Seeing her in his home again, Peeta itches to touch her. To carry her to his bedroom and unbutton her dress.
But when he gets to her side he stops short. Her eyes are downcast and her shoulders are slumped. He can immediately tell that something is very wrong.
"Katniss?" Peeta asks, alarmed, kneeling down next to her on the floor. She turns to look at him and she's paler than he's ever seen her. Her eyes, though trained on his, seem to not really see him, and it deepens his alarm. "What's wrong? What happened?" he asks, his words coming out in a rush.
She holds up a thick manila envelope by way of response. "I picked up your mail on my way here," she says, handing it to him. Her voice sounds strangled and Peeta notices, for the first time, that her face is streaked with the tracks of dried tears.
One glance at the postage and the writing on the front tells Peeta that this package is from the federal government of the United States. He hastily flips it over and sees the government seal has already been broken.
Katniss must have opened this package already.
If this is from America, it's obviously what they've been waiting ages for. The documents they need to emigrate.
But why isn't she happy? Peeta wonders, worried. Katniss' reaction is the exact opposite of what he would have expected.
Peeta lifts the flap of the envelope and quickly pulls out its contents.
"Katniss, what…? I don't understand…" he begins, as he searches through the pages for some possible cause of her distress. "This is what we've been waiting for, isn't it? Here's my paperwork; here's Prim's… And look – the dates of departure are right here. Everything seems to be in order…"
"Only your papers and Prim's are in there," Katniss says in a monotone. "Go on, keep looking. There's nothing in there for me or my mother."
His eyes snap to hers at her words.
"What?" he demands loudly. "That can't be right," he mutters, but he's starting to panic now, as he hastily rifles through the papers a second time.
"It's the truth," Katniss says, flatly.
"Then yours must be coming separately…" Peeta says evenly, eyes on hers. But his voice is shaking, belying the confidence he's trying to convey.
"No," she tells him. She shakes her head and squares her jaw. "They rejected our applications. Look in the back. There's a letter there explaining… everything." Her voice catches on the final word.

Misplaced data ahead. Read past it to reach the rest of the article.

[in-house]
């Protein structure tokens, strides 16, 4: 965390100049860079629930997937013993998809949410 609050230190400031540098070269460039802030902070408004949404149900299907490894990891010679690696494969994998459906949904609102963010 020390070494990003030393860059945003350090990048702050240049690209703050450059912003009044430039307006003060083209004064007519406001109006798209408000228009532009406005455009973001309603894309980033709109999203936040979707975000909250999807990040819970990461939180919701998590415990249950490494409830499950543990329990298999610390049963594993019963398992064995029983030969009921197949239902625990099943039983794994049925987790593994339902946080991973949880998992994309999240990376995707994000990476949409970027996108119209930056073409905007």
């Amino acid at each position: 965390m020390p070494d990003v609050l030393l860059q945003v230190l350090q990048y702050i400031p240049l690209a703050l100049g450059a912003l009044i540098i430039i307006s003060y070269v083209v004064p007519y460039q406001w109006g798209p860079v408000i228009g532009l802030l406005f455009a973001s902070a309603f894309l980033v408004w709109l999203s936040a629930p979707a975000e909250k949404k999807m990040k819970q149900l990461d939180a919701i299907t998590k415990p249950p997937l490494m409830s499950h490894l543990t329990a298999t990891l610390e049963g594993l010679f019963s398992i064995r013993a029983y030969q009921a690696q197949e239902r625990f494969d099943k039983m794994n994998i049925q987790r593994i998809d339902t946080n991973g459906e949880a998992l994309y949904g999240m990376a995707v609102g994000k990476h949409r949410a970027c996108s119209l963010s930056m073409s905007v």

But by the time she's finished her sentence, he's already found the letter she's talking about.
Peeta reads it, thunderstruck. Or he tries to, anyway; tears are beginning to prick his eyes and they obscure his vision. He can't really focus on the letter, but he's able to read enough of it to catch the thrust of it, and a few words stand out in sharp relief: "Jew Quota"; "Undesirable"; and "Next year."
"Katniss…" he begins, and trails off. He shakes his head. "We'll wait, then. All of us. We'll wait until -"
"NO!" Katniss cuts him off forcefully, making him jump. "You are going to America, Peeta. With Prim. On the date of departure," she insists, jabbing her index finger at the papers in Peeta's hands.
"Oh, like hell I am," Peeta says back. "You really think I'm going to leave you behind?" he demands. "How the hell are you and your mother going to eat with me gone? Who's going to protect you from -"
"Goddamnit, Peeta!" Katniss cuts him off again, yelling this time. To his utter surprise she actually takes off one of her shoes and hurls it at him. It hits him square on the chest, and he cries out involuntarily when it strikes him. "What happened to Beetee could happen to you!"
Peeta grits his teeth. "No. It couldn't," he lies, knowing it's a lie and knowing that Katniss will see through it. "Streu and I are so careful, Katniss. Nothing will happen to us," he continues, evenly, trying to sound as sincere as he can.
Katniss scoffs. "Peeta," she begins, her voice shaking. Peeta glances down at her hands, clenching and unclenching rapidly at her sides and he realizes, in shock, that her voice is shaking in anger. "You've been hiding a Jew in your house and passing her off as a member of your family for years now. You're fucking a Jewish woman!" She's shouting again. "If they find out, they'd take you off to one of those camps or kill you!"
"Katniss, you really think I could leave you behind?" he demands. "Because I can't. I can't." It's unthinkable. He's pleading with her now, begging her to see reason.
"And you think I could live with myself if something happened to you because of what you and your brother are doing for my family?" Katniss counters. "Or if something happened to Prim because America won't let me join you yet?" she asks, in a much quieter voice.
Peeta doesn't have an answer to that. Prim is Katniss' entire world, and he knows it would destroy Katniss if anything happened to her.
But Katniss is his entire world.
"Katniss…" he begins, but trails off, not knowing what to say next.
Just then, as if on cue, his recently injured nose starts bleeding again. Peeta groans and tries to hide his face from her, knowing that his injury demonstrates the truth of Katniss' words. But she pulls his hands away from his face, exposing himself to her.
She takes a handkerchief from her pocket and wordlessly dabs at the trickling blood. She leans in and kisses his cheek as he closes his eyes.
"Let me go," she asks him, gently. "Please, Peeta. I'll join you as soon as I can."
"I can't, Katniss," he tells her, his voice catching on her name. "Don't you understand that?" he asks, pleadingly, and bursts into tears.
Katniss gathers him into her arms, moaning a little and whispering his name. He sobs helplessly against her shoulder.